Betting Against Beta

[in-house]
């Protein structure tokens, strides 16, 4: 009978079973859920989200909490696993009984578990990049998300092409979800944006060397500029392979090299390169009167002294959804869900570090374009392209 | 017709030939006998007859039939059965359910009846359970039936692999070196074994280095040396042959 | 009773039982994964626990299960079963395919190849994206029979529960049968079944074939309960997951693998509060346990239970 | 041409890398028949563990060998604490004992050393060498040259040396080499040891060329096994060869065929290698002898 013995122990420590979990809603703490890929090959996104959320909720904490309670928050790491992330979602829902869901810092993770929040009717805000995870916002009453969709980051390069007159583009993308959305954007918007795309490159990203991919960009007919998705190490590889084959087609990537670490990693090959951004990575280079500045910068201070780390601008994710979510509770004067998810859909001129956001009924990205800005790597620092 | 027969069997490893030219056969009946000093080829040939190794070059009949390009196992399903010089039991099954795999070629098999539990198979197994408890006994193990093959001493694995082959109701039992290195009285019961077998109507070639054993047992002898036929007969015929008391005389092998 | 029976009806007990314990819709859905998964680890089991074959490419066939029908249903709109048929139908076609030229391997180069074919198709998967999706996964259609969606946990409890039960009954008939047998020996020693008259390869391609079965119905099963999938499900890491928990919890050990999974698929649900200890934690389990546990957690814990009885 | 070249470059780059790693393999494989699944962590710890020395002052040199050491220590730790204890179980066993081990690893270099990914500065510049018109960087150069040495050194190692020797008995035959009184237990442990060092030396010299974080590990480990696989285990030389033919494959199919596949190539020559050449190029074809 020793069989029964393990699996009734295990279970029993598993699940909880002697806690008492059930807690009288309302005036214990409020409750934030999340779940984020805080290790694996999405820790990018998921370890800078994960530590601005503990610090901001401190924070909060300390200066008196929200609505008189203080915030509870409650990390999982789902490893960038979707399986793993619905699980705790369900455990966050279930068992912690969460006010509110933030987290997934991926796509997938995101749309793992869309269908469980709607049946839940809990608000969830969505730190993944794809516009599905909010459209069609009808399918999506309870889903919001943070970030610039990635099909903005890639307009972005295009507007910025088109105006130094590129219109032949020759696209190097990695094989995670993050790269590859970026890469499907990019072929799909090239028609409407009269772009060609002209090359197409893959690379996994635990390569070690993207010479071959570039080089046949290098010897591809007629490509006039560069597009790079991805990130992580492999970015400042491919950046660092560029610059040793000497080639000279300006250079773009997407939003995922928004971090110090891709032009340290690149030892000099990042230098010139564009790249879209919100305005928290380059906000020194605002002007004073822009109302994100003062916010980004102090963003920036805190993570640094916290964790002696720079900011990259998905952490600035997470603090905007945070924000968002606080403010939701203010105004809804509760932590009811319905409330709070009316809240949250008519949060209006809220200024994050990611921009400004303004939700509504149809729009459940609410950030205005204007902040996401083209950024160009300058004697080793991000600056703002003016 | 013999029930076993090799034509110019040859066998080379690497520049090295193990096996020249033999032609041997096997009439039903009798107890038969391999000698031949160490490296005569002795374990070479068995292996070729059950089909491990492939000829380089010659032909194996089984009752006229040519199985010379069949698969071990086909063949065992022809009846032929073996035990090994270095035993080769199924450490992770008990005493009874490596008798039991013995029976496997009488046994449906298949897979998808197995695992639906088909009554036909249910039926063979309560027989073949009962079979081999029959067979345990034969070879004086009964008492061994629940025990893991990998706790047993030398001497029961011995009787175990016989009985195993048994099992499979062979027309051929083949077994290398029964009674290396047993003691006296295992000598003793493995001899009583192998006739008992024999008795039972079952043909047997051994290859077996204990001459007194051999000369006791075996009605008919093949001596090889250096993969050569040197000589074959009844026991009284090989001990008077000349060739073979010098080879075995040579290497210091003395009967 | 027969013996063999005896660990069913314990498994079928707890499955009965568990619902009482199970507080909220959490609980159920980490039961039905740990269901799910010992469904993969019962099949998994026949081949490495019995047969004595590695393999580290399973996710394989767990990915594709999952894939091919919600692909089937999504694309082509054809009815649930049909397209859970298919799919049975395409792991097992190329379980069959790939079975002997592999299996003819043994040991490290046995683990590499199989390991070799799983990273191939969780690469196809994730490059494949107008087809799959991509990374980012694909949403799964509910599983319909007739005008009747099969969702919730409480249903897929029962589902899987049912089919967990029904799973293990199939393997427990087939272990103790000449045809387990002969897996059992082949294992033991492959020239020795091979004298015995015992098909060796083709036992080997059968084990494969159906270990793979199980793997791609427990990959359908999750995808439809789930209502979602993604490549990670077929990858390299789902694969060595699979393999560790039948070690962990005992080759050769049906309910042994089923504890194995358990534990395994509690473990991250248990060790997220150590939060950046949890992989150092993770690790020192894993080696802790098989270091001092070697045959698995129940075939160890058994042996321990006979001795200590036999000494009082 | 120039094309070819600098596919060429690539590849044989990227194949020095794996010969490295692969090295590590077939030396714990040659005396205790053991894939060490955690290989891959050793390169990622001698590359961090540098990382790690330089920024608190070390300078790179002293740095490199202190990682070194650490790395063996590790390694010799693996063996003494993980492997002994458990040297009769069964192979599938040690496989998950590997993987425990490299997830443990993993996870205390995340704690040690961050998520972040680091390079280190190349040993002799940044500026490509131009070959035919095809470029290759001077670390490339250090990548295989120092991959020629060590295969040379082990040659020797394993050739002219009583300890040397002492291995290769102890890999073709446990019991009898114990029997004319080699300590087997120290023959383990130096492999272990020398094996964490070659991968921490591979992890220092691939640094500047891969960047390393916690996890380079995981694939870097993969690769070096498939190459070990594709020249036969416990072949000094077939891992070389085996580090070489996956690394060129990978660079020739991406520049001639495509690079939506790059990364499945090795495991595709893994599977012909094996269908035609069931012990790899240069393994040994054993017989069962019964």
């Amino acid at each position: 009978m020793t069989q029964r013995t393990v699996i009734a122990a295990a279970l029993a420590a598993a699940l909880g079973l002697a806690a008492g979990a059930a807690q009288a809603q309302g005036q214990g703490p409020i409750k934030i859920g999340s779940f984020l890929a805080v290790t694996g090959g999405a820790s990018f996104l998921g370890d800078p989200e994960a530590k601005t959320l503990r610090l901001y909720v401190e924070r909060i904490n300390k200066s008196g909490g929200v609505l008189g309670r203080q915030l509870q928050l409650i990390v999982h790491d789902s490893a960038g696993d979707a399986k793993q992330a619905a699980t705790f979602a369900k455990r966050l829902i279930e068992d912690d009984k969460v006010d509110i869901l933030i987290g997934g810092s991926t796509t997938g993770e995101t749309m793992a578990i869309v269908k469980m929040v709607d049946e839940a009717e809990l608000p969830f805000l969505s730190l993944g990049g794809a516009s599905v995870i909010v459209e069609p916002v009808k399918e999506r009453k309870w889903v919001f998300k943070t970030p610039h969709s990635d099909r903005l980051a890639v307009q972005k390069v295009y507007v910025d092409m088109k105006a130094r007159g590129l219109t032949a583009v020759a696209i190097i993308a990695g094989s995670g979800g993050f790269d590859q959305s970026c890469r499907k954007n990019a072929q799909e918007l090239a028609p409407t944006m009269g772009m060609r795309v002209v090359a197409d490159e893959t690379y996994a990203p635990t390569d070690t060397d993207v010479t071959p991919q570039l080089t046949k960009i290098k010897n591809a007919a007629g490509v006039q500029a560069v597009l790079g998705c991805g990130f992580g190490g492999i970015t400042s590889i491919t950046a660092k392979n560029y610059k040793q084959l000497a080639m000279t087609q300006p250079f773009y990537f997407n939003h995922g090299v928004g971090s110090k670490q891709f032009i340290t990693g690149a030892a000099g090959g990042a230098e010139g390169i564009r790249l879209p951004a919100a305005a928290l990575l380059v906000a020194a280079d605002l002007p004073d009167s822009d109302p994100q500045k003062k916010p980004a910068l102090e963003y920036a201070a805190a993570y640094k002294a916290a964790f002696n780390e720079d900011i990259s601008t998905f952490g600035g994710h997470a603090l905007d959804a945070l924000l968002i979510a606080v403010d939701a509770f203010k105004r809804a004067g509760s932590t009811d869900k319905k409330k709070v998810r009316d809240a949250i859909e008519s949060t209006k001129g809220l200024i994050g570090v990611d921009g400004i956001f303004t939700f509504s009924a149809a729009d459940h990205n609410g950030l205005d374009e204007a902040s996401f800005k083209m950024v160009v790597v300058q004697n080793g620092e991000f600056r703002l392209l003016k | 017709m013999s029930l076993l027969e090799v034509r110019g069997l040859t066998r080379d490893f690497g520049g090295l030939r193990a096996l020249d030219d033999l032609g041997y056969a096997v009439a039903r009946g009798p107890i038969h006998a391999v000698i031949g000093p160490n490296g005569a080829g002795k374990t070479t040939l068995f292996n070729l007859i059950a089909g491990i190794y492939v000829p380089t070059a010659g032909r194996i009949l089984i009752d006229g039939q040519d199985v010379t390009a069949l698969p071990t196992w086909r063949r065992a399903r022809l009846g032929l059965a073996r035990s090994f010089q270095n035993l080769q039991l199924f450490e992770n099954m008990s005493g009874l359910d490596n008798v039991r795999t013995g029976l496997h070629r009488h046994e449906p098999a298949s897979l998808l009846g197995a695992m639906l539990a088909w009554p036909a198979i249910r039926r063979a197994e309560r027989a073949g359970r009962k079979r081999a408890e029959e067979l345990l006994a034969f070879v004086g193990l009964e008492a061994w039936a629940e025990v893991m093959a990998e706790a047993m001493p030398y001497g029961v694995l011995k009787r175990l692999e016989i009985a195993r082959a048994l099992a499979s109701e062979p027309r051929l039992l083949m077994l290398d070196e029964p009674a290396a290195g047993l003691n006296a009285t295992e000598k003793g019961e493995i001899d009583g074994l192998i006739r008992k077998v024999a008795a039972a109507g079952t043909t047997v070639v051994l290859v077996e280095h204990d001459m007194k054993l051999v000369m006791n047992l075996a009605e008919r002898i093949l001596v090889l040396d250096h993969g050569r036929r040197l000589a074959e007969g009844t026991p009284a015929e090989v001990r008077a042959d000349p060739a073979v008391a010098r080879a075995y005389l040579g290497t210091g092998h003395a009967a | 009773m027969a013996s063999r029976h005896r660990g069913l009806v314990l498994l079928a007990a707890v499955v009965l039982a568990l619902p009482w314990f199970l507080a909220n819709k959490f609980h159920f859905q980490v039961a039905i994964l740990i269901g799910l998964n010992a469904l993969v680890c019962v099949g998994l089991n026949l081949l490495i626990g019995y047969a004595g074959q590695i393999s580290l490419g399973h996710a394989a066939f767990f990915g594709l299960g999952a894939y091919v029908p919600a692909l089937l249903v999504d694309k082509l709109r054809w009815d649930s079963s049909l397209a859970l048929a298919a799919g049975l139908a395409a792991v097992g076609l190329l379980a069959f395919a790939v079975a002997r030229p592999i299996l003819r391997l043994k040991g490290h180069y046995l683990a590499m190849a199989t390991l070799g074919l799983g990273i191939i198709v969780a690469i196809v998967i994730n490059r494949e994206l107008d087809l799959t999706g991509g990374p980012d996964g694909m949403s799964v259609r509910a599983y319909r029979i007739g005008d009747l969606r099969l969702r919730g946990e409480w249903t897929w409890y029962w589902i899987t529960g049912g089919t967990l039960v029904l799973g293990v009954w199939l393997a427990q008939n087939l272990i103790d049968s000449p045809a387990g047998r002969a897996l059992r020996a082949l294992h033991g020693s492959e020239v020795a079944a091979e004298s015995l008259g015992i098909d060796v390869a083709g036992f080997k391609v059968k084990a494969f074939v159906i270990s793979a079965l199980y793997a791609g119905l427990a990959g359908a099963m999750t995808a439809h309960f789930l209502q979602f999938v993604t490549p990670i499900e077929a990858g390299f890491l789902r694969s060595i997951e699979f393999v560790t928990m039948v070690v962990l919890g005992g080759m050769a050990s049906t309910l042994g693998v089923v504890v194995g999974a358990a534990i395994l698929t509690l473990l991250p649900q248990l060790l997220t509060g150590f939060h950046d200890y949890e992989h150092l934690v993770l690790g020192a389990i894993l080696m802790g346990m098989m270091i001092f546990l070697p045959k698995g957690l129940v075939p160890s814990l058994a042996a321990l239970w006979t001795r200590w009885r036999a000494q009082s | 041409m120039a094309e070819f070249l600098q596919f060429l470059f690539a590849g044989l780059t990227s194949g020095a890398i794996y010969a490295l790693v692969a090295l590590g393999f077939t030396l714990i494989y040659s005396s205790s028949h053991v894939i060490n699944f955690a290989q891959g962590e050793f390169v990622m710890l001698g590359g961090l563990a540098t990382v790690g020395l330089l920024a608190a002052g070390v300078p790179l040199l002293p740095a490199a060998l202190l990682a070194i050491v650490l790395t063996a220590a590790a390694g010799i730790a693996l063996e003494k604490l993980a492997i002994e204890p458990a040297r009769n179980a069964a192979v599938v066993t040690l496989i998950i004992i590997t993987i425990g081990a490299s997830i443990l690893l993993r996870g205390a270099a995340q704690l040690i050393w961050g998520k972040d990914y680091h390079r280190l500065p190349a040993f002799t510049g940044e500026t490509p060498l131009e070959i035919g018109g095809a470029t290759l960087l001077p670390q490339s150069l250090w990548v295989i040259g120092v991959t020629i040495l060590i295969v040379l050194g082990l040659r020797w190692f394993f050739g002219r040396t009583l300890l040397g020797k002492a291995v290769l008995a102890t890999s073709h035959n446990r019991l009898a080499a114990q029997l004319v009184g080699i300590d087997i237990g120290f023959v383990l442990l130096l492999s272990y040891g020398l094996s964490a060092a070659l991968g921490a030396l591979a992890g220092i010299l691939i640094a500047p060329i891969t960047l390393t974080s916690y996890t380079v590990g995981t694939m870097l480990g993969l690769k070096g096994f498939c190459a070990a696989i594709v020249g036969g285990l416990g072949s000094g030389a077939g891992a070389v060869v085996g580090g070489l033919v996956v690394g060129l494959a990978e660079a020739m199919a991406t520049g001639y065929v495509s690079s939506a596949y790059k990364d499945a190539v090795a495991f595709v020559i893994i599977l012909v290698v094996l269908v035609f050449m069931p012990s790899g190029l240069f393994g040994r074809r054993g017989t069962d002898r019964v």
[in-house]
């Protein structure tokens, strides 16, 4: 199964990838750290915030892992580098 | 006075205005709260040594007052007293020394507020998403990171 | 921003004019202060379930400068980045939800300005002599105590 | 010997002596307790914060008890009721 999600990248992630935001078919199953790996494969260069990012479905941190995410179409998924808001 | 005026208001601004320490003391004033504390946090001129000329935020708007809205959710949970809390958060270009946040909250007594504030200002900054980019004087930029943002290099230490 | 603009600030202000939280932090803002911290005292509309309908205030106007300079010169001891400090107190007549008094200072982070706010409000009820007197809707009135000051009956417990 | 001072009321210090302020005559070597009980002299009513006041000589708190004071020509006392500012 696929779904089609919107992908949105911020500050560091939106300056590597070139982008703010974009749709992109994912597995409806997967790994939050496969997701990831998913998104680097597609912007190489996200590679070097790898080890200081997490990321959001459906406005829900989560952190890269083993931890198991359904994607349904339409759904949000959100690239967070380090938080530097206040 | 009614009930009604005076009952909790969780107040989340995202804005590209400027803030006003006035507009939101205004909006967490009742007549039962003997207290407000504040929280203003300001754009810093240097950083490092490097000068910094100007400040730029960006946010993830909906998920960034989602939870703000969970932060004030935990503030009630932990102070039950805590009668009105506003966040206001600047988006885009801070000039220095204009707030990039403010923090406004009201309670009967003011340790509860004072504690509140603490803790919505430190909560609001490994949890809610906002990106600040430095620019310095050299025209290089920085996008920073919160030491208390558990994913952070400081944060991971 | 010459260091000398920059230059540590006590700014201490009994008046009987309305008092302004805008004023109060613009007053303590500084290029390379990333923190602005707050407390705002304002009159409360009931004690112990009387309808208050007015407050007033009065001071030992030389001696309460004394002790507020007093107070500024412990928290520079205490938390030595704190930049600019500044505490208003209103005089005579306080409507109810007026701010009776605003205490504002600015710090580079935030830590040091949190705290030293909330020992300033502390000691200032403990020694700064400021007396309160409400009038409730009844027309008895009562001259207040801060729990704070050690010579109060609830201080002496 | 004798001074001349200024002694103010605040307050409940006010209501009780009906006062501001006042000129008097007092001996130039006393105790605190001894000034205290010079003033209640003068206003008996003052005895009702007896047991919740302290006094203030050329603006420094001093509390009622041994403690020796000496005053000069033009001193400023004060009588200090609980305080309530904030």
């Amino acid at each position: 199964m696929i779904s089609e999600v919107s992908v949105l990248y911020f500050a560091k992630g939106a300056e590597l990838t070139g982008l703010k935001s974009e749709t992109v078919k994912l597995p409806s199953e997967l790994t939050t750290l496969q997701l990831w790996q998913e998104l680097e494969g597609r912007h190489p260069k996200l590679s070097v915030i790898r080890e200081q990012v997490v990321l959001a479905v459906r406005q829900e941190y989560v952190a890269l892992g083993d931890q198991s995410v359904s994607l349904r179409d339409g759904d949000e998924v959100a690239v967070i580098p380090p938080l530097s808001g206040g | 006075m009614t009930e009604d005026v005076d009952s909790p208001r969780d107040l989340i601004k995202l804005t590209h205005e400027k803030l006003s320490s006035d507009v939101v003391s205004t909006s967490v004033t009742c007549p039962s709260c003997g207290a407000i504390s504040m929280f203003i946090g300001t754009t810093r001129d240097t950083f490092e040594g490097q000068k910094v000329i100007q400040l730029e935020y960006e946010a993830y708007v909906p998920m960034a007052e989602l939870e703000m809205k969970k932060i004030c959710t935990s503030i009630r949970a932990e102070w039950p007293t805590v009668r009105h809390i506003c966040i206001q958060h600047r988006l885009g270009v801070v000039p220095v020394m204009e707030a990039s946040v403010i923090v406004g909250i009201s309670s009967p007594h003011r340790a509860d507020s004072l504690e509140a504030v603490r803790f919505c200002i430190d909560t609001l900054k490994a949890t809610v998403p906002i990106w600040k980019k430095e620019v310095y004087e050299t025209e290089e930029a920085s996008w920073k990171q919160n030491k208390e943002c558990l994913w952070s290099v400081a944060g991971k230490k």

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Betting Against Beta - Andrea Frazzini and Lasse H. Pedersen Page 1 Betting Against Beta Andrea Frazzini and Lasse H. Pedersen* This draft: October 9, 2011 Abstract. We present a model with leverage and margin constraints that vary across investors and time. We find evidence consistent with each of the models five central predictions: (1) Since constrained investors bid up high-beta assets, high beta is associated with low alpha, as we find empirically for U.S. equities, 20 international equity markets, Treasury bonds, corporate bonds, and futures; (2) A betting-against-beta (BAB) factor, which is long leveraged low-beta assets and short high-beta assets, produces significant positive risk-adjusted returns; (3) When funding constraints tighten, the return of the BAB factor is low; (4) Increased funding liquidity risk compresses betas toward one; (5) More constrained investors hold riskier assets. * Andrea Frazzini is at AQR Capital Management, Two Greenwich Plaza, Greenwich, CT 06830, e-mail:; web: . Lasse H. Pedersen is at New York University, AQR, NBER, and CEPR, 44 West Fourth Street, NY 10012-1126; e-mail:; web: We thank Cliff Asness, Aaron Brown, John Campbell, Kent Daniel, Gene Fama, Nicolae Garleanu, John Heaton (discussant), Michael Katz, Owen Lamont, Michael Mendelson, Mark Mitchell, Matt Richardson, Tuomo Vuolteenaho and Robert Whitelaw for helpful comments and discussions as well as seminar participants at Columbia University, New York University, Yale University, Emory University, University of Chicago Booth, Kellogg School of Management, Harvard University, NBER Behavioral Economics 2010, the 2010 Annual Management Conference at University of Chicago Booth School of Business, the 2011 Bank of America/Merrill Lynch Quant Conference and the 2011 Nomura Global Quantitative Investment Strategies Conference. Betting Against Beta - Andrea Frazzini and Lasse H. Pedersen Page 2 A basic premise of the capital asset pricing model (CAPM) is that all agents invest in the portfolio with the highest expected excess return per unit of risk (Sharpe ratio), and lever or de-lever this portfolio to suit their risk preferences. However, many investorssuch as individuals, pension funds, and mutual fundsare constrained in the leverage that they can take, and they therefore overweight risky securities instead of using leverage. For instance, many mutual fund families offer balanced funds where the normal fund may invest 40% in long-term bonds and 60% in stocks, whereas as the aggressive fund invests 10% in bonds and 90% in stocks. If the normal fund is efficient, then an investor could leverage it and achieve the same expected return at a lower volatility rather than tilting to a large 90% allocation to stocks. The demand for exchange-traded funds (ETFs) with built-in leverage provides further evidence that many investors cannot use leverage directly. This behavior of tilting toward high-beta assets suggests that risky high-beta assets require lower risk-adjusted returns than low-beta assets, which require leverage. Indeed, the security market line for U.S. stocks is too flat relative to the CAPM (Black, Jensen, and Scholes (1972)) and is better explained by the CAPM with restricted borrowing than the standard CAPM (Black (1972, 1993), Brennan (1971), see Mehrling (2005) for an excellent historical perspective). Several questions arise: How can an unconstrained arbitrageur exploit this effect, i.e., how do you bet against beta? What is the magnitude of this anomaly relative to the size, value, and momentum effects? Is betting against beta rewarded in other countries and asset classes? How does the return premium vary over time and in the cross section? Who bets against beta? We address these questions by considering a dynamic model of leverage constraints and by presenting consistent empirical evidence from 20 international stock markets, Treasury bond markets, credit markets, and futures markets. Our model features several types of agents. Some agents cannot use leverage and therefore overweight high-beta assets, causing those assets to offer lower returns. Other agents can use leverage but face margin constraints. They underweight (or short-sell) high-beta assets and buy low-beta assets that they lever up. The model Betting Against Beta - Andrea Frazzini and Lasse H. Pedersen Page 3 implies a flatter security market line (as in Black (1972)), where the slope depends on the tightness (i.e., Lagrange multiplier) of the funding constraints on average across agents (Proposition 1). One way to illustrate the asset pricing effect of the funding friction is to consider the returns on market-neutral betting against beta (BAB) factors. A BAB factor is a portfolio that holds low-beta assets, leveraged to a beta of 1, and that shorts high-beta assets, de-leveraged to a beta of 1. For instance, the BAB factor for U.S. stocks achieves a zero beta by holding $1.5 of low-beta stocks and short-selling $0.7 of high-beta stocks, with offsetting positions in the risk-free asset to make it zero-cost.1 Our model predicts that BAB factors have a positive average return and that the return is increasing in the ex-ante tightness of constraints and in the spread in betas between high- and low-beta securities (Proposition 2). When the leveraged agents hit their margin constraint, they must de-lever. Therefore, the model predicts that, during times of tightening funding liquidity constraints, the BAB factor realized negative returns as its expected future return rises (Proposition 3). Furthermore, the model predicts that the betas of securities in the cross section are compressed toward 1 when funding liquidity risk is high (Proposition 4). Finally, the model implies that more constrained investors overweight high-beta assets in their portfolios while less constrained investors overweight low-beta assets and possibly apply leverage (Proposition 5). Our model thus extends Blacks (1972) central insight by considering a broader set of constraints and deriving the dynamic time-series and cross-sectional properties arising from the equilibrium interaction between agents with different constraints. We find consistent evidence for each of the models central predictions. To test Proposition 1, we first consider portfolios sorted by beta within each asset class. We find that alphas and Sharpe ratios are almost monotonically declining in beta in each asset class. This finding provides broad evidence that the relative flatness of the 1 While we consider a variety of BAB factors within a number of markets, one notable example is the zero-covariance portfolio introduced by Black (1972) and studied for U.S. stocks by Black, Jensen, and Scholes (1972), Kandel (1984), Shanken (1985), Polk, Thompson, and Vuolteenaho (2006), and others. Betting Against Beta - Andrea Frazzini and Lasse H. Pedersen Page 4 security market line is not isolated to the U.S. stock market but that it is a pervasive global phenomenon. Hence, this pattern of required returns is likely driven by a common economic cause, and our funding constraint model provides one such unified explanation. To test Proposition 2, we construct BAB factors within the U.S. stock market, and within each of the 19 other developed MSCI stock markets. The U.S. BAB factor realizes a Sharpe ratio of 0.75 between 1926 and 2009. To put this BAB factor return in perspective, note that its Sharpe ratio is about twice that of the value effect and 40% higher than that of momentum over the same time period. The BAB factor has highly significant risk-adjusted returns, accounting for its realized exposure to market, value, size, momentum, and liquidity factors (i.e., significant 1, 3, 4, and 5-factor alphas), and realizes a significant positive return in each of the four 20-year sub-periods between 1926 and 2009. We find similar results in our sample of international equities; Indeed, combining stocks in each of the non-US countries produces a BAB factor with returns about as strong as the U.S. BAB factor. We show that BAB returns are consistent across countries, time, within deciles sorted by size, within deciles sorted by idiosyncratic risk, and robust to a number of specifications. These consistent results suggest that coincidence or data-mining are unlikely explanations. However, if leverage aversion is the underlying driver and is a general phenomenon, as in our model, then the effect should also exist in other markets. Hence, we examine BAB factors in other major asset classes. For U.S. Treasuries, the BAB factor is a portfolio that holds leveraged low-beta, i.e., short-maturity, bonds and that short-sells de-leveraged high-beta long-term bonds. This portfolio produces highly significant risk-adjusted returns with a Sharpe ratio of 0.85. This profitability of short-selling long-term bonds may seem to contradict the well-known term premium in fixed income markets. There is no paradox, however. The term premium means that investors are compensated on